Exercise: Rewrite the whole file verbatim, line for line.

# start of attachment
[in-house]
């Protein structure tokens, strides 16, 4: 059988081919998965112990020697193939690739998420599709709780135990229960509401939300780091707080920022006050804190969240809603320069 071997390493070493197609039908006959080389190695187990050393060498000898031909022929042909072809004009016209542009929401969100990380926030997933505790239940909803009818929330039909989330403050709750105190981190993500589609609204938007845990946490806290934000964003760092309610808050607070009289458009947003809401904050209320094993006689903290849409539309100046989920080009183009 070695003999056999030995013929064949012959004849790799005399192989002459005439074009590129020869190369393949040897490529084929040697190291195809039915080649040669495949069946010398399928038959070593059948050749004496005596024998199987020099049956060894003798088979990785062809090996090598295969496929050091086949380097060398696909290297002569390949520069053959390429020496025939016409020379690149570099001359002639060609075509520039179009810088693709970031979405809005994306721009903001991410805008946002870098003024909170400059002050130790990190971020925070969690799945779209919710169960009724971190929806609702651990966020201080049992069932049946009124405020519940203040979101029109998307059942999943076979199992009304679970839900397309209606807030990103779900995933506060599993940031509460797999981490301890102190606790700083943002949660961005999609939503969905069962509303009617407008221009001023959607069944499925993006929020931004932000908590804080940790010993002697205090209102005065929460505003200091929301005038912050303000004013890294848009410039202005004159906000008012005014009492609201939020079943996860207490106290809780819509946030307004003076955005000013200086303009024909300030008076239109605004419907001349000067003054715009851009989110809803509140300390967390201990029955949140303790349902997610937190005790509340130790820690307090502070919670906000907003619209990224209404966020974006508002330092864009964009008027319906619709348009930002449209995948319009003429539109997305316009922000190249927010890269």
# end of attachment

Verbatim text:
[in-house]
């Protein structure tokens, strides 16, 4: 059988081919998965112990020697193939690739998420599709709780135990229960509401939300780091707080920022006050804190969240809603320069 071997390493070493197609039908006959080389190695187990050393060498000898031909022929042909072809004009016209542009929401969100990380926030997933505790239940909803009818929330039909989330403050709750105190981190993500589609609204938007845990946490806290934000964003760092309610808050607070009289458009947003809401904050209320094993006689903290849409539309100046989920080009183009 070695003999056999030995013929064949012959004849790799005399192989002459005439074009590129020869190369393949040897490529084929040697190291195809039915080649040669495949069946010398399928038959070593059948050749004496005596024998199987020099049956060894003798088979990785062809090996090598295969496929050091086949380097060398696909290297002569390949520069053959390429020496025939016409020379690149570099001359002639060609075509520039179009810088693709970031979405809005994306721009903001991410805008946002870098003024909170400059002050130790990190971020925070969690799945779209919710169960009724971190929806609702651990966020201080049992069932049946009124405020519940203040979101029109998307059942999943076979199992009304679970839900397309209606807030990103779900995933506060599993940031509460797999981490301890102190606790700083943002949660961005999609939503969905069962509303009617407008221009001023959607069944499925993006929020931004932000908590804080940790010993002697205090209102005065929460505003200091929301005038912050303000004013890294848009410039202005004159906000008012005014009492609201939020079943996860207490106290809780819509946030307004003076955005000013200086303009024909300030008076239109605004419907001349000067003054715009851009989110809803509140300390967390201990029955949140303790349902997610937190005790509340130790820690307090502070919670906000907003619209990224209404966020974006508002330092864009964009008027319906619709348009930002449209995948319009003429539109997305316009922000190249927010890269």